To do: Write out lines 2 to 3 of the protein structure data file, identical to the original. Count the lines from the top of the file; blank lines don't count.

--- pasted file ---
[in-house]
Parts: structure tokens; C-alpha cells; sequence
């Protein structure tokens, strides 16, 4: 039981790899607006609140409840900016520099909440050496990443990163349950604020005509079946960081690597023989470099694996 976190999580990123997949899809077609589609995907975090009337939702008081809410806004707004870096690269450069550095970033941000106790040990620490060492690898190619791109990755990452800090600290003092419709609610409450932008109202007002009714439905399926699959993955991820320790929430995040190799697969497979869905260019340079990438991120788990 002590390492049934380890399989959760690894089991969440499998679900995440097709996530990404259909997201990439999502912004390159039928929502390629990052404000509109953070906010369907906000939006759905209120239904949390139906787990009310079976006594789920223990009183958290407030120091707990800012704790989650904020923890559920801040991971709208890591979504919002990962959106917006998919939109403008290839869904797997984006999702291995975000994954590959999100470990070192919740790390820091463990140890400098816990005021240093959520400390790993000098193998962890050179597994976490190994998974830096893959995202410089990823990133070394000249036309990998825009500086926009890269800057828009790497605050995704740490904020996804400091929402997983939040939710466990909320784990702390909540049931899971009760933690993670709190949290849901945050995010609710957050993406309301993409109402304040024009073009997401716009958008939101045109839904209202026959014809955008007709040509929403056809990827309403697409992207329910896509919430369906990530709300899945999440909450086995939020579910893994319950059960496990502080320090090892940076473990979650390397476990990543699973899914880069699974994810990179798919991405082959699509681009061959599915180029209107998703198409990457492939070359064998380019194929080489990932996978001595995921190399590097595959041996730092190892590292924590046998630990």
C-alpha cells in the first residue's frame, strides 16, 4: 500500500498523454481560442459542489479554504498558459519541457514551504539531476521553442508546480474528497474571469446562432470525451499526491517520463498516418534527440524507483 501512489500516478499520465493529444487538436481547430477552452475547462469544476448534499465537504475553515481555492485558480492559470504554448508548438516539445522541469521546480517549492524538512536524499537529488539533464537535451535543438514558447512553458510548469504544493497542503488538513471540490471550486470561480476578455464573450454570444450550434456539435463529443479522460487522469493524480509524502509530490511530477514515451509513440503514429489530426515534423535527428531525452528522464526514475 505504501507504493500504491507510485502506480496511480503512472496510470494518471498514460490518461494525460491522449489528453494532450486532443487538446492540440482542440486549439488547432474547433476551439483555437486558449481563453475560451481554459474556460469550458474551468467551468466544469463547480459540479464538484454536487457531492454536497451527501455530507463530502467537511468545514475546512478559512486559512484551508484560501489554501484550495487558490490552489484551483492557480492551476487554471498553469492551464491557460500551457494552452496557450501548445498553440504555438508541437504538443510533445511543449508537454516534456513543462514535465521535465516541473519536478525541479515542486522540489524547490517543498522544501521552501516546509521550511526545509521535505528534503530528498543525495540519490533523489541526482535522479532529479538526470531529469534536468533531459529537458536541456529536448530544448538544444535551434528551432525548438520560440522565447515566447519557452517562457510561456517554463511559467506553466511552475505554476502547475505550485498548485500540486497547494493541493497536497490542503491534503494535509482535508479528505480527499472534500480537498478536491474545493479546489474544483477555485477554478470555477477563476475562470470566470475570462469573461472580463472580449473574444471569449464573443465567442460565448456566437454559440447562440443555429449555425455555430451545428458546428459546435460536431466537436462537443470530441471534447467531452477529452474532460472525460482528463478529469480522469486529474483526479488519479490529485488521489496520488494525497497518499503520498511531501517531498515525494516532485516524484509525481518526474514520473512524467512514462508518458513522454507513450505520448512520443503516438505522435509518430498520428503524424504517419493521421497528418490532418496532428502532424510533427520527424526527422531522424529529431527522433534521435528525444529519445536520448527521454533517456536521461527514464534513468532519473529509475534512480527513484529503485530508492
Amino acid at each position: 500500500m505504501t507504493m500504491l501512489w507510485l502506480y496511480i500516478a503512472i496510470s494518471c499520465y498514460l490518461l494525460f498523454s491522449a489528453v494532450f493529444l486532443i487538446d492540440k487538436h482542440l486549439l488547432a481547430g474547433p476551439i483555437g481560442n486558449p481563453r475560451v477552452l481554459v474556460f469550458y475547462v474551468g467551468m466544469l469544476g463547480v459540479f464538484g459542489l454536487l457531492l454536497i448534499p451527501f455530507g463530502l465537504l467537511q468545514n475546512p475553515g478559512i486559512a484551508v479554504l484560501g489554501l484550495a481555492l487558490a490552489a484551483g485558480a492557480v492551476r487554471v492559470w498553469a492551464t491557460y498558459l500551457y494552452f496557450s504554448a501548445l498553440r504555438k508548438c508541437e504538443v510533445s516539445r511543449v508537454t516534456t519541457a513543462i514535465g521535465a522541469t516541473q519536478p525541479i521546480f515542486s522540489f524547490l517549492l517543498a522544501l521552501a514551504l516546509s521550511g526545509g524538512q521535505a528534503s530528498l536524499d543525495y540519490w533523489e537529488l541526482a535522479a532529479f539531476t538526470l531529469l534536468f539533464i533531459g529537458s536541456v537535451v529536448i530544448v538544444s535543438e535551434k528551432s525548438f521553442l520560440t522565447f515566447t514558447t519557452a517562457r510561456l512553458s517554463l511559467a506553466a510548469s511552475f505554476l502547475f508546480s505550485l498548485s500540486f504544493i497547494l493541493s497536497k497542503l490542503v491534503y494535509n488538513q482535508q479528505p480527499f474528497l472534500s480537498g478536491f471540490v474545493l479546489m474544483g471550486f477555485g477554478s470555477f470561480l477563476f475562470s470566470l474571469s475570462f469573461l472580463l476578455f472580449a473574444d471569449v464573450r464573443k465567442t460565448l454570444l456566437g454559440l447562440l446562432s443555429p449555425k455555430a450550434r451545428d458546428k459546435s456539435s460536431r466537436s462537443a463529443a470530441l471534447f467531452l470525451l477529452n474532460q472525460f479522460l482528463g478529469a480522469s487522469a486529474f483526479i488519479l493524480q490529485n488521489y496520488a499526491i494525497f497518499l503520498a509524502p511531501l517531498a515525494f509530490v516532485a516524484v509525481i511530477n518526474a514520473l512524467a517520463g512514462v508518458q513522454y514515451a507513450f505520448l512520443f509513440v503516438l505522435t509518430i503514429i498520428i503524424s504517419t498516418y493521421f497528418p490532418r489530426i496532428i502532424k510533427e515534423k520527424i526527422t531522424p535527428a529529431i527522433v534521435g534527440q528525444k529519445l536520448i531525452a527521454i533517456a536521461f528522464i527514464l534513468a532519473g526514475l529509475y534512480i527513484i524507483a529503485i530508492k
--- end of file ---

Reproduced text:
Parts: structure tokens; C-alpha cells; sequence
């Protein structure tokens, strides 16, 4: 039981790899607006609140409840900016520099909440050496990443990163349950604020005509079946960081690597023989470099694996 976190999580990123997949899809077609589609995907975090009337939702008081809410806004707004870096690269450069550095970033941000106790040990620490060492690898190619791109990755990452800090600290003092419709609610409450932008109202007002009714439905399926699959993955991820320790929430995040190799697969497979869905260019340079990438991120788990 002590390492049934380890399989959760690894089991969440499998679900995440097709996530990404259909997201990439999502912004390159039928929502390629990052404000509109953070906010369907906000939006759905209120239904949390139906787990009310079976006594789920223990009183958290407030120091707990800012704790989650904020923890559920801040991971709208890591979504919002990962959106917006998919939109403008290839869904797997984006999702291995975000994954590959999100470990070192919740790390820091463990140890400098816990005021240093959520400390790993000098193998962890050179597994976490190994998974830096893959995202410089990823990133070394000249036309990998825009500086926009890269800057828009790497605050995704740490904020996804400091929402997983939040939710466990909320784990702390909540049931899971009760933690993670709190949290849901945050995010609710957050993406309301993409109402304040024009073009997401716009958008939101045109839904209202026959014809955008007709040509929403056809990827309403697409992207329910896509919430369906990530709300899945999440909450086995939020579910893994319950059960496990502080320090090892940076473990979650390397476990990543699973899914880069699974994810990179798919991405082959699509681009061959599915180029209107998703198409990457492939070359064998380019194929080489990932996978001595995921190399590097595959041996730092190892590292924590046998630990």